February 09, 2022
A Berks County detention center that formerly housed immigrant families reportedly has resumed operations as a female-only facility.
The Berks County Residential Center, a 96-bed site that opened in 2001, had not housed any immigrants since the Biden administration released its final families to sponsors while they awaited court hearings on their asylum cases in February 2021.
"From what we understand, the majority of the women are recent border entrants, and are a mix of Haitian, Roma and Spanish-speaking women," Jackie Kline, an immigration attorney for the Aldea – The People's Justice Center, told WITF.
The pro-bono legal clinic began receiving calls from women who had been transferred to the facility in late January. There are up to 65 women currently detained there, Kline said.
Shortly after the detention center closed last year, news emerged that Berks County was open to a federal government proposal to repurpose the detention center and increase its bed space.
In response, 50 Pennsylvania elected officials — including several Philadelphia City Councilmembers and state lawmakers from Southeastern Pennsylvania — penned a letter urging the Biden administration to terminate the Immigration and Customs Enforcement contract to run the detention center.
"This is the first time in many years that the BCRC has stood without detained immigrant families within its walls," the officials wrote in July. "We believe this decision is only the first step towards ending family detention once and for all in this country. Incarcerating immigrants – whether they be families, children, or individual adults — is cruel, inhumane, abusive, unnecessary, and immoral. It is a violation not only of American civil liberties but of international human rights."
In September, the Berks County commissioners agreed to amend the county's contract with ICE to repurpose the facility into a women-only detention center for asylum seekers. All public comments at the meeting were in opposition to the plan.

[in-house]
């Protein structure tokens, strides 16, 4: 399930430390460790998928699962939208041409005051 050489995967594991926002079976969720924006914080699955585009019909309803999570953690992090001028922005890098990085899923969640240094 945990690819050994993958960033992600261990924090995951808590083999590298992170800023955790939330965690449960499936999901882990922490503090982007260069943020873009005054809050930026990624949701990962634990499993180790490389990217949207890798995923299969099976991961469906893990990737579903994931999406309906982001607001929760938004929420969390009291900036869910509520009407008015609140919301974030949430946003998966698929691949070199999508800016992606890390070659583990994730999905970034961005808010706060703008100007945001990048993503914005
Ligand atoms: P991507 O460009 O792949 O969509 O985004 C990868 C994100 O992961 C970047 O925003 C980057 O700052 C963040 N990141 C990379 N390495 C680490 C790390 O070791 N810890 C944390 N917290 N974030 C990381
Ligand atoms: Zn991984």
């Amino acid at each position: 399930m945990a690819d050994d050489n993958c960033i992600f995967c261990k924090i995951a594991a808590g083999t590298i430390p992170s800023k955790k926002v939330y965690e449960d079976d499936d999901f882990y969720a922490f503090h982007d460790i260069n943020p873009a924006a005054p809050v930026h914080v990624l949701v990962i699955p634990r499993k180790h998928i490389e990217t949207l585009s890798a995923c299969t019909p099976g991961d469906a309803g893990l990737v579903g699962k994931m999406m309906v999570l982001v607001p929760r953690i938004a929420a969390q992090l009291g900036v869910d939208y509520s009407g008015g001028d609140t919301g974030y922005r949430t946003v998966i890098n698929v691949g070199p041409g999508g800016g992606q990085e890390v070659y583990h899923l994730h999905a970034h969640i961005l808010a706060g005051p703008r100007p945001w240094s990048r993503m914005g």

Over 50,000 people wrote to @SecMayorkas, demanding the permanent closure of the Berks immigrant prison. And yet, today we learned that detentions have resumed — an absolute moral failure by our country.— Helen Gym (@HelenGymAtLarge) February 8, 2022
Take action and demand the end of this ICE contract once and for all⬇️ https://t.co/45uQk42cyt
The amended contract includes a stipulation for a maximum of 100 beds. It brought more than $1 million to Berks County, about $55,000 less than the amount it had received when it detained families, WITF previously reported.
In January 2020, a Honduran woman who was sexually assaulted by a facility employee reached a $75,000 settlement with Berks County. The 19-year-old mother was detained there with her child when she was assaulted in 2014. Two years later, ICE employee Daniel Sharkey was convicted of institutional sexual assault and subsequently sentenced to four months in prison – less time than the victim had been detained.
Human rights groups have raised concerns about sexual abuse in immigrant detention centers for years. A 2018 report found that 1,224 people had reported sexual assault in an ICE facility.
At least 19 women at the Irwin County Detention Center in Georgia accused a doctor of performing "medically unnecessary" procedures on them while they were detained, including hysterectomies. The facility was closed in May 2021 amid a federal probe into the allegations.
The Berks County Residential Facility was one of just three facilities in the United States that detained immigrant families. The other two, both in Texas, are being transformed into "rapid processing hubs" that will only house immigrants for up to 72 hours.
The Biden administration has expanded the ICE alternatives to detention program, which includes GPS tracking devices and other technology for people not being detained. There are currently 164,391 people being monitored using that technology, according to data from TRAC at Syracuse University.